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Zunya Wang, Yanju Liu, Guofu Wang, and Qiang Zhang

Abstract

It is argued that the occurrence of cold events decreases under the background of global warming. However, from the mid-1990s to the early 2010s, northern China experienced a period of increasing occurrence of low temperature extremes (LTE). Factors responsible for this increase of LTE are investigated in this analysis. The results show that the interdecadal variation of the winter mean temperature over mid- and high-latitude Eurasia acts as an important thermal background. It is characterized by two dominant modes, the “consistent cooling” pattern and the “warm high-latitude Eurasia and cold midlatitude Eurasia” pattern, from the mid-1990s to the early 2010s. The two patterns jointly provide a cooling background for the increase of LTE in northern China. Meanwhile, though the interdecadal variation of the Arctic Oscillation (AO), Ural blocking (UB), and Siberian high (SH) are all highly correlated with the occurrence of LTE in northern China, the AO is found to play a dominant role. On one hand, the AO directly affects the occurrence of LTE because of its dynamic structure; on the other hand, it takes an indirect effect by affecting the intensity of UB and SH. Further analyses show that the winter temperature in mid- and high-latitude Eurasia and the AO are independent factors that influence the increase of LTE in northern China from the mid-1990s to the early 2010s.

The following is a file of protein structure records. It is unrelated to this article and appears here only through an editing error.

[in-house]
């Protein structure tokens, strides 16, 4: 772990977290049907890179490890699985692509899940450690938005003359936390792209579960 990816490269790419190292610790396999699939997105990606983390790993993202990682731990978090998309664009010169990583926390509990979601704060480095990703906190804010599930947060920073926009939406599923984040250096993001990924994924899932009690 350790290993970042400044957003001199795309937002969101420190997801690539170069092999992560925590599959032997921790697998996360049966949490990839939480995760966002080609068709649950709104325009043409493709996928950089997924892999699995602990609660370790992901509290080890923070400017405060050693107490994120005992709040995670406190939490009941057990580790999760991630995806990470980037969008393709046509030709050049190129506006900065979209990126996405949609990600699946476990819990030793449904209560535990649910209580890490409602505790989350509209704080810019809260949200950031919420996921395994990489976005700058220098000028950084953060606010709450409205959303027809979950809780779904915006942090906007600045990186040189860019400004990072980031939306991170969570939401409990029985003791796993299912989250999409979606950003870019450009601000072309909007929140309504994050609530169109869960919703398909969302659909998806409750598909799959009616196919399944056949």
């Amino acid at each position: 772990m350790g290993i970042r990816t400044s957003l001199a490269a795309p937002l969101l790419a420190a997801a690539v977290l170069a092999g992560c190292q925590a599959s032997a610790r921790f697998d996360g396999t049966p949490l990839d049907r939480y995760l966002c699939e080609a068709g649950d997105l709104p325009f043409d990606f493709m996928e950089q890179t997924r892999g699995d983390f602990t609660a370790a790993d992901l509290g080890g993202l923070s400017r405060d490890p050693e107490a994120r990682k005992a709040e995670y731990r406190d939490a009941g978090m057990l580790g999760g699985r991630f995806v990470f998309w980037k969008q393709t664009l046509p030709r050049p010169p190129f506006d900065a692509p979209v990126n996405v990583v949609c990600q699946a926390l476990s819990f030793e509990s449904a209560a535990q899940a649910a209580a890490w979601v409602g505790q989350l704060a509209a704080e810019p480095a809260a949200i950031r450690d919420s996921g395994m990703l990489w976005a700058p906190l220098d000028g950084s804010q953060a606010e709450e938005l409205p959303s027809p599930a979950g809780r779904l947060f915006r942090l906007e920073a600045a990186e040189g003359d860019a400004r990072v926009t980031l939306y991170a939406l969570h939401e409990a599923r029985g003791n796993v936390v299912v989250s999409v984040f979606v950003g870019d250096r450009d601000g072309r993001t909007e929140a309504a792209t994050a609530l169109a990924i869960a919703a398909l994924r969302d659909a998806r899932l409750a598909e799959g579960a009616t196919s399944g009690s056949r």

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Mengke Zhang, Jian Li, and Nina Li

Abstract

Fine-scale characteristics of summer precipitation over Cang Mountain, a long and narrow mountain with a quasi-north–south orientation in Southwest China, are studied using station and radar data. Three kinds of rainfall processes are classified according to the initial stations of regional rainfall events (RREs) by utilizing minute-scale rain gauge data. RREs initiating in the western part of Cang Mountain exhibit eastward evolution and tend to reach their maximum rainfall intensity on the mountaintop. The results indicate differences in the precipitation evolution characteristics between short-duration (1–3 h) and long-duration (at least 6 h) events. Short-duration events begin farther from the mountaintop and then propagate eastward, whereas long-duration events remain longer around the mountaintop. RREs that initiate from the eastern part of Cang Mountain display westward propagation and frequently reach their maximum rainfall intensity over the eastern slope of the mountain. Among them, short-duration events tend to propagate farther west of Cang Mountain at high speeds, but the westward evolution of long-duration events is mainly confined to the eastern part of Cang Mountain. For mountaintop-originated RREs, precipitation quickly reaches its maximum intensity after it starts and then continues for a long time around the mountaintop during the period from late afternoon to early morning. These findings provide references for the fine-scale prediction of precipitation evolution in small-scale mountainous areas.